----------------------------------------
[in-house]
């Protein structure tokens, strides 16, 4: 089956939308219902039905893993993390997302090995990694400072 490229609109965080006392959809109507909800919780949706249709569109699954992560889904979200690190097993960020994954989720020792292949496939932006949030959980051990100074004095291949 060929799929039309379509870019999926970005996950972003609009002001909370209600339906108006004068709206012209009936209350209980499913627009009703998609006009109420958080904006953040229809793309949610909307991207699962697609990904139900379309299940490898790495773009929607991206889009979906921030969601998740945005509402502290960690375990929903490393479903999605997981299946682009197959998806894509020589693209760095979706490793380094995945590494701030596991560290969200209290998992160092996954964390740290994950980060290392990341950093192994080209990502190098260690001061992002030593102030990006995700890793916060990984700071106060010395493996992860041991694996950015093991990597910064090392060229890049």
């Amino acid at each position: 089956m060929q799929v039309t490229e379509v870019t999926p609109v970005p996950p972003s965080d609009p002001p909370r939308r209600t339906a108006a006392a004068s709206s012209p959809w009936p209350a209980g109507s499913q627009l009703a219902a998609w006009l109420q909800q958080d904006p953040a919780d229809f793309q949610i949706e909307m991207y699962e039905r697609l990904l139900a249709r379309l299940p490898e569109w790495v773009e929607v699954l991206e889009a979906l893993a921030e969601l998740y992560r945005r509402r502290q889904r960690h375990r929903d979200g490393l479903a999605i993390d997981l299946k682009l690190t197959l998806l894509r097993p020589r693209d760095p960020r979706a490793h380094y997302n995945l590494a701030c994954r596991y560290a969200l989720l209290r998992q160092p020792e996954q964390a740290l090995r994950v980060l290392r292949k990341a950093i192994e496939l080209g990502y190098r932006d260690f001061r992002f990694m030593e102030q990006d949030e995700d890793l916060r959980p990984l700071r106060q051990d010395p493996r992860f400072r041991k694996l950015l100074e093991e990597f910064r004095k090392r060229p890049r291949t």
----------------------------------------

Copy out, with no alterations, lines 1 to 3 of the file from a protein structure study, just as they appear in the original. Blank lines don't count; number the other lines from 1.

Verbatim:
[in-house]
């Protein structure tokens, strides 16, 4: 089956939308219902039905893993993390997302090995990694400072 490229609109965080006392959809109507909800919780949706249709569109699954992560889904979200690190097993960020994954989720020792292949496939932006949030959980051990100074004095291949 060929799929039309379509870019999926970005996950972003609009002001909370209600339906108006004068709206012209009936209350209980499913627009009703998609006009109420958080904006953040229809793309949610909307991207699962697609990904139900379309299940490898790495773009929607991206889009979906921030969601998740945005509402502290960690375990929903490393479903999605997981299946682009197959998806894509020589693209760095979706490793380094995945590494701030596991560290969200209290998992160092996954964390740290994950980060290392990341950093192994080209990502190098260690001061992002030593102030990006995700890793916060990984700071106060010395493996992860041991694996950015093991990597910064090392060229890049």
């Amino acid at each position: 089956m060929q799929v039309t490229e379509v870019t999926p609109v970005p996950p972003s965080d609009p002001p909370r939308r209600t339906a108006a006392a004068s709206s012209p959809w009936p209350a209980g109507s499913q627009l009703a219902a998609w006009l109420q909800q958080d904006p953040a919780d229809f793309q949610i949706e909307m991207y699962e039905r697609l990904l139900a249709r379309l299940p490898e569109w790495v773009e929607v699954l991206e889009a979906l893993a921030e969601l998740y992560r945005r509402r502290q889904r960690h375990r929903d979200g490393l479903a999605i993390d997981l299946k682009l690190t197959l998806l894509r097993p020589r693209d760095p960020r979706a490793h380094y997302n995945l590494a701030c994954r596991y560290a969200l989720l209290r998992q160092p020792e996954q964390a740290l090995r994950v980060l290392r292949k990341a950093i192994e496939l080209g990502y190098r932006d260690f001061r992002f990694m030593e102030q990006d949030e995700d890793l916060r959980p990984l700071r106060q051990d010395p493996r992860f400072r041991k694996l950015l100074e093991e990597f910064r004095k090392r060229p890049r291949t």